This quotation of Ayn Rand was written almost 50 years ago and, though this is merely an excerpt, it's as though the Objectivist Newsletter, from where it came, was published today. And I must be completely out of my mind to be citing and quoting Ayn Rand knowing full well by the state of things today that nothing was done, that Ayn Rand was ignored then, that all but a handful of people in the GOP, the so-called “conservative party” sound just like Governor George Romney sounded almost 50 years ago -- the “moderate” method of appeasement in “slow” obliteration of capitalism (and Freedom) marched on without missing a step.

But hey, the principles of Freedom, by Private Property Rights (i.e. Capitalism) don't need defending, these last 50 years have been the most free we've ever experienced and it’s just getting better...Right? And, of course, this has nothing to do with government and its sole capacity of coercive power, of the use of force, physically or by imprisonment (threatened or by conviction). No, this is all the fault of a bunch of private property owners, irrespective of these private property owners' lack of government's coercive power. Of course, to continue this paragraph’s sarcasm to illustrate our delusions, it helps to turn a blind eye to the fact the payments of these “wealthy” into campaigns etc., are due to government's coercive power, to even invalidate a corporation's charters, to seize “their” property by claims of some tax and/or fine owed, that government is the least scrupulous and has no hesitation at blackmailing compliance of the producer, the entrepreneurial, the capitalist, who was once known as “the Free and self-governing American.”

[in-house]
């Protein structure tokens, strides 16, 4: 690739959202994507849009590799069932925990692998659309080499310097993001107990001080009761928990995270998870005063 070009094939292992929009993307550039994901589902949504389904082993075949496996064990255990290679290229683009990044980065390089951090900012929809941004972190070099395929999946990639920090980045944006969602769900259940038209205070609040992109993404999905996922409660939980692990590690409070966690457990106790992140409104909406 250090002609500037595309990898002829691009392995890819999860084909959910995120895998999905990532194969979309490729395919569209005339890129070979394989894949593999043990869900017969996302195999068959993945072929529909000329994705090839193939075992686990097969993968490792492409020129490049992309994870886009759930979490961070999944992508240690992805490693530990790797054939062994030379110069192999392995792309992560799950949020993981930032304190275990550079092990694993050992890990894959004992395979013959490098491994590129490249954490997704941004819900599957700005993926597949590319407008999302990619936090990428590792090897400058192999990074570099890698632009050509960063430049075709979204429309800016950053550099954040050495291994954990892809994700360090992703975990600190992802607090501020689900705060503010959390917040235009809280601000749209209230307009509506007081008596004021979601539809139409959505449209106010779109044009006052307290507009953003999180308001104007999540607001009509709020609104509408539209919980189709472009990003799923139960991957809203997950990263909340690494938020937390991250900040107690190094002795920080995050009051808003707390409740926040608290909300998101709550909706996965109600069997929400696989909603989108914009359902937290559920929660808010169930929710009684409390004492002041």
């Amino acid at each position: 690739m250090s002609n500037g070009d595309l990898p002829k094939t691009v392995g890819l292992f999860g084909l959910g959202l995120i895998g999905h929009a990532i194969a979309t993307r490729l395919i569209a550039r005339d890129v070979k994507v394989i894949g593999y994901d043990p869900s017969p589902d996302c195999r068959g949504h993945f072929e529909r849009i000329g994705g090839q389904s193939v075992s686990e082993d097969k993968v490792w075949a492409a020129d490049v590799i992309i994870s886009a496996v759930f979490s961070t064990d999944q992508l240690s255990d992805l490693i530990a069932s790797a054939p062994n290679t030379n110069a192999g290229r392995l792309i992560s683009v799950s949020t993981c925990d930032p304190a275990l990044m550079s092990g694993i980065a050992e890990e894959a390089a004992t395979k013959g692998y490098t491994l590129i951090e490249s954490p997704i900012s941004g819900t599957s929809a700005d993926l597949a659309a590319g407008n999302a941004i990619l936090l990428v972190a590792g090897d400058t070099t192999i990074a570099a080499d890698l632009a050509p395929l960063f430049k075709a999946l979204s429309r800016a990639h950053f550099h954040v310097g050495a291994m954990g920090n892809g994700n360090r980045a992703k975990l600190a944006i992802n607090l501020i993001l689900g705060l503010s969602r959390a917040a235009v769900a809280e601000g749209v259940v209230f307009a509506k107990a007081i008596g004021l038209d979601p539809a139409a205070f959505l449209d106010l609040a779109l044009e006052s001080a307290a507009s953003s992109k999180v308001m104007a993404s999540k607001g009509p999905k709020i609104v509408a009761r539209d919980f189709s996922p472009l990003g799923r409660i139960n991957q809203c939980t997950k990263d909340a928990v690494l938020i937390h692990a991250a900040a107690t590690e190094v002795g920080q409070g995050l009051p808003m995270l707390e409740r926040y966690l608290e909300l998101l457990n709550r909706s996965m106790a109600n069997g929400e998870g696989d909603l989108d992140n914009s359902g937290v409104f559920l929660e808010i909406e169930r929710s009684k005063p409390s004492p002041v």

God Bless you and thank you for reading and sharing this article,

Toddy Littman